Published: Tuesday 3rd March 2015 by The News Editor
A 23-year-old Ukrainian model who was with slain Russian opposition leader Boris Nemtsov when he was shot dead has said she did not see the gunman who pulled the trigger.
The emotional account by Anna Duritskaya in a TV interview came amid speculation about who was responsible for the high-profile assassination near the Kremlin in Moscow and what it means for Russia.
While state-run and Kremlin-controlled media focused on a theory that the killing was a provocation aimed at staining president Vladimir Putin, critics are holding the Russian leader responsible for creating an atmosphere that encouraged the crime by fanning nationalist, anti-western sentiments and vilifying the opposition.
Ms Duritskaya said she has been questioned extensively by authorities. Shortly after midnight, she flew into an international airport in the Ukrainian capital, Kiev, from where she was swiftly whisked away by a security detail in a car with blacked-out windows.
Vadim Prokhorov, a lawyer for Mr Nemtsov who travelled with Ms Duritskaya, said she had been left emotionally drained by investigators’ questioning.
“She has given a full and exhaustive account of her last hours with Boris,” Mr Prokhorov said.
“If any further investigative action is required, she has promised – something she has done publicly – that she will cooperate. The main thing is that the guilty parties be tracked down.”
In her first public comments since the killing, Ms Duritskaya said in an interview with Russia’s independent Dozhd television that she waited for Mr Nemtsov to meet her on Friday night at the Bosco Cafe, a restaurant in the former GUM department store on Red Square.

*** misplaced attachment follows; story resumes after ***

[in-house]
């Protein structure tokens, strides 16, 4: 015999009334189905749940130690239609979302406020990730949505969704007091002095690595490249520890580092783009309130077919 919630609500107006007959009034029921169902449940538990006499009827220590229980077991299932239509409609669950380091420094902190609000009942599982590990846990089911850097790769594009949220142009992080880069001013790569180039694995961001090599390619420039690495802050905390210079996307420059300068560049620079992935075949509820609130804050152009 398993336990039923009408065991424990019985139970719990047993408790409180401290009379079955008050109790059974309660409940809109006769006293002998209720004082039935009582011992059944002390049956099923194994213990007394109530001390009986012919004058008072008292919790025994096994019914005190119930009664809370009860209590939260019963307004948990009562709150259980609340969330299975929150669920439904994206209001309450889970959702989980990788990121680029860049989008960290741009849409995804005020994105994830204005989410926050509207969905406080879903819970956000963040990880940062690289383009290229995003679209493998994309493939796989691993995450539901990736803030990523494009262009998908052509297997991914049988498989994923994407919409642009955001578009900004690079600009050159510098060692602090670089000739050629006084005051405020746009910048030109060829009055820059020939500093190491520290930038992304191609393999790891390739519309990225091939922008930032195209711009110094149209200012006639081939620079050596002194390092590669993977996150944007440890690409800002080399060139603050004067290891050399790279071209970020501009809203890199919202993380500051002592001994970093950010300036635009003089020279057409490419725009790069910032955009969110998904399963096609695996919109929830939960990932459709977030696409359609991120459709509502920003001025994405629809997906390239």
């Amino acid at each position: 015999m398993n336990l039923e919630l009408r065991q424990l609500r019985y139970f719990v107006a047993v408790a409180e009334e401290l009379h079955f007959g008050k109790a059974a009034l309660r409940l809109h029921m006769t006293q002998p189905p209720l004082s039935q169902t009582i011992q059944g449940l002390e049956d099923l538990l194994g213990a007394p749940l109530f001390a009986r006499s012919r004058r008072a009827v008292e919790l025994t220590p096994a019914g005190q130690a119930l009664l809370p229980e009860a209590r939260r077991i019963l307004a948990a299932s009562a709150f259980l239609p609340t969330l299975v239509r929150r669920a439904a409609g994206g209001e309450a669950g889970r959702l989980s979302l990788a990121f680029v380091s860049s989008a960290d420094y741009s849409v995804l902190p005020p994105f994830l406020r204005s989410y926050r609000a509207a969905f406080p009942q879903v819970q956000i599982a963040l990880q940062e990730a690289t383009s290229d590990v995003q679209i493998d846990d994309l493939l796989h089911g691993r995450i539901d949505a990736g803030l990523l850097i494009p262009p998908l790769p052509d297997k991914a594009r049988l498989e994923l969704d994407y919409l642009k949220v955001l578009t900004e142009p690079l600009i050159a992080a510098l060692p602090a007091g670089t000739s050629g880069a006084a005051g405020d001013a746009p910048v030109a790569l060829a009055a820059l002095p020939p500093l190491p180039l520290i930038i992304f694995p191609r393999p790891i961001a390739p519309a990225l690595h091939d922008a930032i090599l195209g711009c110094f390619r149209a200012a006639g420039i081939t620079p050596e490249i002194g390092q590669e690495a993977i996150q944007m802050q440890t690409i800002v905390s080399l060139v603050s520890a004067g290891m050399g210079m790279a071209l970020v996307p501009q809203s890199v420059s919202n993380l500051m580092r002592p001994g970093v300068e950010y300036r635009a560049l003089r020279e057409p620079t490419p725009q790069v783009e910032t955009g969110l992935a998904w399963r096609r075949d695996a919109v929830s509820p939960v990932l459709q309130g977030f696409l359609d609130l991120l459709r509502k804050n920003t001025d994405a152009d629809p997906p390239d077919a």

He had just given a radio interview in which he had slammed Mr Putin’s “mad, aggressive policy” on Ukraine.
They dined and then walked across a bridge near St Basil’s Cathedral, heading for Mr Nemtsov’s apartment across the Moscow River from the Kremlin, she said.
Ms Duritskaya said she did not see the man who shot Mr Nemtsov, only aware of a car speeding up.
“I don’t know where he came from, but he was behind,” she said of the gunman.
“I didn’t see the man. I turned round and all I saw was a light-colored car. I saw neither the brand nor the licence plate of the car that was driving away.”
After Mr Nemtsov was shot, she saw a snowplough approaching them on the bridge and she said she asked its driver how to call police.
The driver gave her the number, then drove away, she added.
TV Center, a station controlled by the Moscow city government, broadcast a poor-resolution video from a web camera that it said showed Mr Nemtsov and Ms Duritskaya shortly before he was killed.
A vehicle that TVC identified as a snowplough moved slowly behind the couple, obscuring the view of the shooting.
TV Center then circled what it said was the suspected killer jumping into a passing car.
The video, which could not be independently verified, contradicted the initial statement by police, who said Mr Nemtsov was shot from a passing car.
Investigators said they are looking into several possible links for Nemtsov’s slaying, including an attempt to destabilize the state, Islamic extremism, the Ukraine conflict and his personal life. They have offered a reward of three million rubles (more than £32,000) for any information.